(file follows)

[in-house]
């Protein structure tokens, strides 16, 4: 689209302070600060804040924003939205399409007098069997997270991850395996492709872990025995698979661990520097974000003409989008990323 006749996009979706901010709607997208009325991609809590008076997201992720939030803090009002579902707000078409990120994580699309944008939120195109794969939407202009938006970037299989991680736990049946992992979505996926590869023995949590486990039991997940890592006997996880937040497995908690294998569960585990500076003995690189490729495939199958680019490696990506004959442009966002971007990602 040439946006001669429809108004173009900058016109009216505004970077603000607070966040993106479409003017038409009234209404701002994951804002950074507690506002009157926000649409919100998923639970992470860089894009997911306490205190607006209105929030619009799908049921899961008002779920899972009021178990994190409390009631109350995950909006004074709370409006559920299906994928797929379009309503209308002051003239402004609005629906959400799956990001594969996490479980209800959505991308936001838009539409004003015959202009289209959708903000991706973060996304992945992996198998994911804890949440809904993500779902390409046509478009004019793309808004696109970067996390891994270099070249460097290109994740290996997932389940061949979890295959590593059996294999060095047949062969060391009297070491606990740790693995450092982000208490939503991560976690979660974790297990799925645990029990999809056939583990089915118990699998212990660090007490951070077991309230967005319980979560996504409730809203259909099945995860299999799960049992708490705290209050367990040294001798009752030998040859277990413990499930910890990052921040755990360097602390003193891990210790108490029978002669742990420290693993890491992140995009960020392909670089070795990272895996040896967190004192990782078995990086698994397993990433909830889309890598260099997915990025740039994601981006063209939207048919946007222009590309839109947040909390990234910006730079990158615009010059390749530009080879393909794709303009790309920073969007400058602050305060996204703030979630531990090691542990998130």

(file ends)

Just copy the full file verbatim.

[in-house]
């Protein structure tokens, strides 16, 4: 689209302070600060804040924003939205399409007098069997997270991850395996492709872990025995698979661990520097974000003409989008990323 006749996009979706901010709607997208009325991609809590008076997201992720939030803090009002579902707000078409990120994580699309944008939120195109794969939407202009938006970037299989991680736990049946992992979505996926590869023995949590486990039991997940890592006997996880937040497995908690294998569960585990500076003995690189490729495939199958680019490696990506004959442009966002971007990602 040439946006001669429809108004173009900058016109009216505004970077603000607070966040993106479409003017038409009234209404701002994951804002950074507690506002009157926000649409919100998923639970992470860089894009997911306490205190607006209105929030619009799908049921899961008002779920899972009021178990994190409390009631109350995950909006004074709370409006559920299906994928797929379009309503209308002051003239402004609005629906959400799956990001594969996490479980209800959505991308936001838009539409004003015959202009289209959708903000991706973060996304992945992996198998994911804890949440809904993500779902390409046509478009004019793309808004696109970067996390891994270099070249460097290109994740290996997932389940061949979890295959590593059996294999060095047949062969060391009297070491606990740790693995450092982000208490939503991560976690979660974790297990799925645990029990999809056939583990089915118990699998212990660090007490951070077991309230967005319980979560996504409730809203259909099945995860299999799960049992708490705290209050367990040294001798009752030998040859277990413990499930910890990052921040755990360097602390003193891990210790108490029978002669742990420290693993890491992140995009960020392909670089070795990272895996040896967190004192990782078995990086698994397993990433909830889309890598260099997915990025740039994601981006063209939207048919946007222009590309839109947040909390990234910006730079990158615009010059390749530009080879393909794709303009790309920073969007400058602050305060996204703030979630531990090691542990998130």